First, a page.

How do you know but also how do you avoid some negative body language?  When at a seminar or even a lunch watch what you are doing with a close eye on what others are doing. Peruse the room and some disagree, read something out loud or listen to a webinar in front of a mirror or set up a video camera. You will see yourself in such a different light.

What have you observed?  What do you do or no do? Me, I fold arms, bite lip and as an Italian, appreciate the hands in conversation.

photo credit: That Guy Who’s Going Places

  • Yo yo,

    Good post. I am afraid to flip on a camera bc I am afraid of what I might find out haha. It's something that everyone should really do though.

    One thing that bothers me is when someone is over-focusing on body language during a talk. For instance, they know it is important so they use their hands in a particular way too much. You have to be careful not to seem like you are trying to hard. Again, using a video camera and checking yourself out is an easy solution.
    Posted @ Friday, November 13, 2009 9:06 AM by Sean McVey

    For those of us working in Foreign Affairs Public Relations, body language control and understanding is a must. Your points do not translate well to other cultures however, rather they seem very contemporary North American oriented.

    Nonetheless, starting with yourself is always a good place to begin, so thank you for your post.
    Posted @ Friday, November 13, 2009 10:10 AM by Dean Cheves

    Very informative! Now I will pay more attention whilst not becoming self-conscious – that will be a good exercise.

    Thanks for the help!
    Posted @ Friday, November 13, 2009 12:44 PM by Elaine Spitz

    his is a great post. I really like how you also include the practical aspects – crossing your arms because your shirt has a stain! Great!

    My focus is learning styles – and a lot of body language has to do with how a person learns – the strong eye contact for example might show a leaning towards being a visual learner. There's a lot to this (not NLP). anyway, enjoyed your post. Got to it through LinkedIn group.
    Posted @ Friday, November 13, 2009 4:02 PM by Phyllis

    Sean – Yes, the over use of the hands or the mimicking of the other person to try and be their friend. Talking with your hands is natural to get a point across however when it is overused it is forced.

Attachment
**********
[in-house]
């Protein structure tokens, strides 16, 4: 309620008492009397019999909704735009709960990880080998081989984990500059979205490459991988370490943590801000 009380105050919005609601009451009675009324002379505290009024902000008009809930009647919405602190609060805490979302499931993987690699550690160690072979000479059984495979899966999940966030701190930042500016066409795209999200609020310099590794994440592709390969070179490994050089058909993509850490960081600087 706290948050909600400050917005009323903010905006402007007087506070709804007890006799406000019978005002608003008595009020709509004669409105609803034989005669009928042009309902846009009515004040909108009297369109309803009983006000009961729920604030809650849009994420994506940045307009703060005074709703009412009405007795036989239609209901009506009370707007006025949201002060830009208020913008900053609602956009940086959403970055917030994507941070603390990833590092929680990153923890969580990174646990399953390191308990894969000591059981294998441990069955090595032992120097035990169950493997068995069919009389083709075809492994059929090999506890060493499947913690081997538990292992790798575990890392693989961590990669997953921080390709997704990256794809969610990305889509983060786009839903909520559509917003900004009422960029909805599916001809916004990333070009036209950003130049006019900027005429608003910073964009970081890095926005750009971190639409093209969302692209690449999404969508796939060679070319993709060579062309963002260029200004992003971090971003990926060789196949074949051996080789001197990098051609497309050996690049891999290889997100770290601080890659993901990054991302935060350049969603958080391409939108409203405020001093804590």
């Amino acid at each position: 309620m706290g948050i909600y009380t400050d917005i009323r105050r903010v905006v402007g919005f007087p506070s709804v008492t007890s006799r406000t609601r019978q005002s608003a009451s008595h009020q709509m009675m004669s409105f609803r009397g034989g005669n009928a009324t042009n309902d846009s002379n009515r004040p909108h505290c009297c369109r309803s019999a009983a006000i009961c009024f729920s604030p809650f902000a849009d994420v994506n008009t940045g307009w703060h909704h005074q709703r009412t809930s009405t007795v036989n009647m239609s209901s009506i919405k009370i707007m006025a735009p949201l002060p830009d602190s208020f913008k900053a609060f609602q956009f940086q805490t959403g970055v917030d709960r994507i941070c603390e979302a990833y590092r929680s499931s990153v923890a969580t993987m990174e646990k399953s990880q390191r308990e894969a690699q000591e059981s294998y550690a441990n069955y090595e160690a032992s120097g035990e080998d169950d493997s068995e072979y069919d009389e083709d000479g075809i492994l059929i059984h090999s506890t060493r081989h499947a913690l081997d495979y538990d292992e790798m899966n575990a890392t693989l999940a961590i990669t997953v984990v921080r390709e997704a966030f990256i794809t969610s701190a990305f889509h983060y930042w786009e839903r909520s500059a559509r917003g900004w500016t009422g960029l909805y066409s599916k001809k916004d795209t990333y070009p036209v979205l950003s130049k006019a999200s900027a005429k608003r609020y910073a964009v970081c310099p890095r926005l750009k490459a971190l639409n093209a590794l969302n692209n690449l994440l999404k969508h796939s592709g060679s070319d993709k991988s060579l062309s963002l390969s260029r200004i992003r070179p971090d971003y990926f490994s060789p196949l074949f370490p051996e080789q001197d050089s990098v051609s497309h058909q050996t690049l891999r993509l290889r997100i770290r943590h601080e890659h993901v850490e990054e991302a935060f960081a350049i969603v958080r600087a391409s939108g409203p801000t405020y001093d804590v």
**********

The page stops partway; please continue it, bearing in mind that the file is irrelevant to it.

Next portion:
A mirror works well too. The video camera is good but a mirror is good too.

    Dean – thank you for pointing out that these are north american traits as we are universal with being online and that is an important point to clarify.

    Elaine – we all are self conscious once we start to think about what our body says. Not everyone is going to like us, not everyone is going to appreciate the way we use eye contact. It is about identifying what makes us who we are and not trying to force our body language.

    Phyllis – welcome! I am a visual thinker and leaner so that is my attraction to body language. I learn a lot by not what a person says but the way that they say it with expressions.

    Wonderful comments for which I greatly appreciate. Thank you all for taking the time!
    Posted @ Monday, November 16, 2009 3:26 AM by Suzanne Vara

    Great post. I am a very shy person especially when I'm out of my comfort zone and I must admit that I practice bad body language in an attempt to protect myself. It wasnt until recently I actually decided to be more conscious of it and set realistic goals to improve. It hasnt been easy since Ive done it for so many years, but I think several opportunities have been missed as a result.

    Thanks again for your thought on the subject. Posted @ Monday, November 23, 2009 3:47 PM by Matsue


    I think that we all are shy in our own way but taking the time to identify and work on it is a step in the right direction. When I first get to an event in a place that I have not been before I am like wall flower trying to get comfortable with being there and who is in the room.

    Thank you so much for sharing your thoughts.
    Posted @ Tuesday, November 24, 2009 8:53 PM by Suzanne Vara